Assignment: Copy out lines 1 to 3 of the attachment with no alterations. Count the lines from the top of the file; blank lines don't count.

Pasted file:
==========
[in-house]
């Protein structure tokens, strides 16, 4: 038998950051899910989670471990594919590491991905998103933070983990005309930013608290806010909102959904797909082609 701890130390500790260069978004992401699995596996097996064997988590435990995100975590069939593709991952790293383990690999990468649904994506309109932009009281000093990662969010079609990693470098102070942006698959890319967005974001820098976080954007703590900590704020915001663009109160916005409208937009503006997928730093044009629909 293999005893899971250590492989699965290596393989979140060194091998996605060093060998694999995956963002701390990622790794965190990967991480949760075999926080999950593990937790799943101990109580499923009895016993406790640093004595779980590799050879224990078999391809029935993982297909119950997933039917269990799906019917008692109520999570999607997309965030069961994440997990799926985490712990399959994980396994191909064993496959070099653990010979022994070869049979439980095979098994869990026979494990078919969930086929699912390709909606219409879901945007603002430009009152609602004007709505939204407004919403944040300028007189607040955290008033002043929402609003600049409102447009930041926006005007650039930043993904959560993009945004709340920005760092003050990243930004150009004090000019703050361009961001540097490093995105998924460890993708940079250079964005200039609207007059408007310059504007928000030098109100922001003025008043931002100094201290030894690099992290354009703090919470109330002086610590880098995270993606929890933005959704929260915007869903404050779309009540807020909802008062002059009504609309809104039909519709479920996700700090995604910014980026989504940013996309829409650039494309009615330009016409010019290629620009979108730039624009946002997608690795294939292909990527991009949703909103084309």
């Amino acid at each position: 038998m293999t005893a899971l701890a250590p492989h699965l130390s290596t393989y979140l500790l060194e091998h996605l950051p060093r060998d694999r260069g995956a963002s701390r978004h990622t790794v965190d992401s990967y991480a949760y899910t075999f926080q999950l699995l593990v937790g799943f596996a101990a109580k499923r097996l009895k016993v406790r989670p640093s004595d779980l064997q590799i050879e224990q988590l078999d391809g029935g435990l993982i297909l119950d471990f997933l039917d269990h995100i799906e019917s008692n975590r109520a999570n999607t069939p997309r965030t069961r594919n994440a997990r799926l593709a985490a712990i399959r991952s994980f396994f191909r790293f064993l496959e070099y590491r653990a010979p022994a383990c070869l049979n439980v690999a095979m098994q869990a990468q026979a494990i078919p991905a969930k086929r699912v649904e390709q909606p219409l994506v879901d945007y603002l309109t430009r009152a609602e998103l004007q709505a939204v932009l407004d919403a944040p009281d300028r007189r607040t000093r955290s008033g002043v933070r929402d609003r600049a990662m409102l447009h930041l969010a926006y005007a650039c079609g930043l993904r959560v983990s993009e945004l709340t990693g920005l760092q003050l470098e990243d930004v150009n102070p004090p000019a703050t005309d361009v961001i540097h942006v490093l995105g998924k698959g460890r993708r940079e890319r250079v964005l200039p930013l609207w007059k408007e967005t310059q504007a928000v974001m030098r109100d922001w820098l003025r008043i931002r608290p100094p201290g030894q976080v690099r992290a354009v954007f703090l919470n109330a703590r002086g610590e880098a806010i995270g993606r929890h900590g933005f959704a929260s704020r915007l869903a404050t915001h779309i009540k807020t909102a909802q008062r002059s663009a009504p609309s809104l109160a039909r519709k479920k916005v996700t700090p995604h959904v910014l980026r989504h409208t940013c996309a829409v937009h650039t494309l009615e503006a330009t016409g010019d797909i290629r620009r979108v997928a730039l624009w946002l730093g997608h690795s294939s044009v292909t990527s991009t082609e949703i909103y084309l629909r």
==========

[in-house]
């Protein structure tokens, strides 16, 4: 038998950051899910989670471990594919590491991905998103933070983990005309930013608290806010909102959904797909082609 701890130390500790260069978004992401699995596996097996064997988590435990995100975590069939593709991952790293383990690999990468649904994506309109932009009281000093990662969010079609990693470098102070942006698959890319967005974001820098976080954007703590900590704020915001663009109160916005409208937009503006997928730093044009629909 293999005893899971250590492989699965290596393989979140060194091998996605060093060998694999995956963002701390990622790794965190990967991480949760075999926080999950593990937790799943101990109580499923009895016993406790640093004595779980590799050879224990078999391809029935993982297909119950997933039917269990799906019917008692109520999570999607997309965030069961994440997990799926985490712990399959994980396994191909064993496959070099653990010979022994070869049979439980095979098994869990026979494990078919969930086929699912390709909606219409879901945007603002430009009152609602004007709505939204407004919403944040300028007189607040955290008033002043929402609003600049409102447009930041926006005007650039930043993904959560993009945004709340920005760092003050990243930004150009004090000019703050361009961001540097490093995105998924460890993708940079250079964005200039609207007059408007310059504007928000030098109100922001003025008043931002100094201290030894690099992290354009703090919470109330002086610590880098995270993606929890933005959704929260915007869903404050779309009540807020909802008062002059009504609309809104039909519709479920996700700090995604910014980026989504940013996309829409650039494309009615330009016409010019290629620009979108730039624009946002997608690795294939292909990527991009949703909103084309």
């Amino acid at each position: 038998m293999t005893a899971l701890a250590p492989h699965l130390s290596t393989y979140l500790l060194e091998h996605l950051p060093r060998d694999r260069g995956a963002s701390r978004h990622t790794v965190d992401s990967y991480a949760y899910t075999f926080q999950l699995l593990v937790g799943f596996a101990a109580k499923r097996l009895k016993v406790r989670p640093s004595d779980l064997q590799i050879e224990q988590l078999d391809g029935g435990l993982i297909l119950d471990f997933l039917d269990h995100i799906e019917s008692n975590r109520a999570n999607t069939p997309r965030t069961r594919n994440a997990r799926l593709a985490a712990i399959r991952s994980f396994f191909r790293f064993l496959e070099y590491r653990a010979p022994a383990c070869l049979n439980v690999a095979m098994q869990a990468q026979a494990i078919p991905a969930k086929r699912v649904e390709q909606p219409l994506v879901d945007y603002l309109t430009r009152a609602e998103l004007q709505a939204v932009l407004d919403a944040p009281d300028r007189r607040t000093r955290s008033g002043v933070r929402d609003r600049a990662m409102l447009h930041l969010a926006y005007a650039c079609g930043l993904r959560v983990s993009e945004l709340t990693g920005l760092q003050l470098e990243d930004v150009n102070p004090p000019a703050t005309d361009v961001i540097h942006v490093l995105g998924k698959g460890r993708r940079e890319r250079v964005l200039p930013l609207w007059k408007e967005t310059q504007a928000v974001m030098r109100d922001w820098l003025r008043i931002r608290p100094p201290g030894q976080v690099r992290a354009v954007f703090l919470n109330a703590r002086g610590e880098a806010i995270g993606r929890h900590g933005f959704a929260s704020r915007l869903a404050t915001h779309i009540k807020t909102a909802q008062r002059s663009a009504p609309s809104l109160a039909r519709k479920k916005v996700t700090p995604h959904v910014l980026r989504h409208t940013c996309a829409v937009h650039t494309l009615e503006a330009t016409g010019d797909i290629r620009r979108v997928a730039l624009w946002l730093g997608h690795s294939s044009v292909t990527s991009t082609e949703i909103y084309l629909r």